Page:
Conclusions and Implications

Like government, the local communities where environmental NGOs work have considerable potential to assist or undermine their efforts, both by according or denying them legitimacy and influence and by providing them with funds or other types of concrete assistance. Strong networks of cooperation and mutual assistance among environmental NGOs and local communities and groups within the communities would indicate that the NGOs were well integrated and contributing to the development of civil society at the local level; however, existing literature identifies several obstacles to realizing this ideal. These include ethnic and religious divisions within communities, threats to local livelihoods from NGO nature protection or other projects, NGO interventions that threaten local power structures, conflicts among community factions over who will receive the benefits of projects, and community suspicions that the activities of NGOs are designed mainly to benefit constituencies in developed countries, the leaders of the NGO, or one subgroup within the community. Problems working with local communities are potentially most serious for international environmental NGOs because of their strong connection to “fortress conservation,” which often disrupts communities and local livelihoods, but Cameroonian-based NGOs are far from immune.

The great majority of the NGOs did, in fact, engage with local communities, with the majority reporting they worked in numerous communities, although, in some cases, this involvement may have been minimal. Not surprisingly, international and Type I NGOs, with their greater resources, reported working in more communities.

Most environmental NGOs appear to have found at least a modicum of acceptance of their work. The great majority reported considerable satisfaction with their relationships with the communities where they worked, and very few identified relationships with local communities as one of their major weaknesses. The great majority also reported working with a wide range of partner groups in the communities, including, most frequently, occupational groups touched directly by their projects and women’s groups; however, only two reported working with other groups that could be described as activist SMOs. Most evaluated their relationships with their community partner groups favorably.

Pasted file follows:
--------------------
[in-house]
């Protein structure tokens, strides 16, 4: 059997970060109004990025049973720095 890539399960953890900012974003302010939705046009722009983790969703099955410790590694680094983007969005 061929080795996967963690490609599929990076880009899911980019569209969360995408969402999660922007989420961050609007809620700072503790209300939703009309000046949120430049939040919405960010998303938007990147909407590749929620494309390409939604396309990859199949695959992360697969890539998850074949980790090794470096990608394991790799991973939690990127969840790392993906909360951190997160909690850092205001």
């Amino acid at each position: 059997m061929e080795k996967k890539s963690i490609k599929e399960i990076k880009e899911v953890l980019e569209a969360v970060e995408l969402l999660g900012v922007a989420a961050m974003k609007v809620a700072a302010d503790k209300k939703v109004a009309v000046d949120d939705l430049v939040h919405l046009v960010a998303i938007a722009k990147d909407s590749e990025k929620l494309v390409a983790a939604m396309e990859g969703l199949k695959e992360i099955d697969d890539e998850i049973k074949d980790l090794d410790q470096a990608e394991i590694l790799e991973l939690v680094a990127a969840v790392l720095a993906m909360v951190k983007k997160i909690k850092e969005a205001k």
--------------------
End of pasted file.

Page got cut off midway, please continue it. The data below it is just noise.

These findings suggest a relatively favorable evaluation of the environmental NGOs’ capacity to participate in and strengthen civil society, but there were also some less positive signs. The amount of concrete assistance the NGOs received from local communities proved to be rather limited, with most coming in the form of “in kind” help, such as lodging, meals, or volunteer labor. Financial support from the communities was rarely forthcoming, and a minority of NGOs complained, sometimes vociferously, about lack of community support. Other problems mentioned— dealing with conflicts within the communities where the NGOs worked, including conflicts over who would benefit from NGO projects, and conflicts with occupational groups that saw their livelihoods as threatened by NGO projects—were consistent with previous research. While we did encounter some striking examples of the last named problem, which figures very prominently in past research, their number was not very large. The fact that only a few of our NGOs were international groups working on major nature protection projects may account for this. Finally, some NGOs reported resistance to change from tradition-minded citizens.

Once again there were some important differences between Type I and Type II Cameroonian NGOs. Type II organizations typically worked in many fewer communities and were slightly more likely to complain of lack of help and to report no assistance from their community partners. These results are consistent with the upward spiral in which the better resourced and technically qualified Type I organizations are able to garner greater support based on the broader and more impressive scope of their activities. The better resourced Type I organizations were, not surprisingly, also more apt to find themselves involved in intra- and intercommunity conflicts over who would benefit from their projects.

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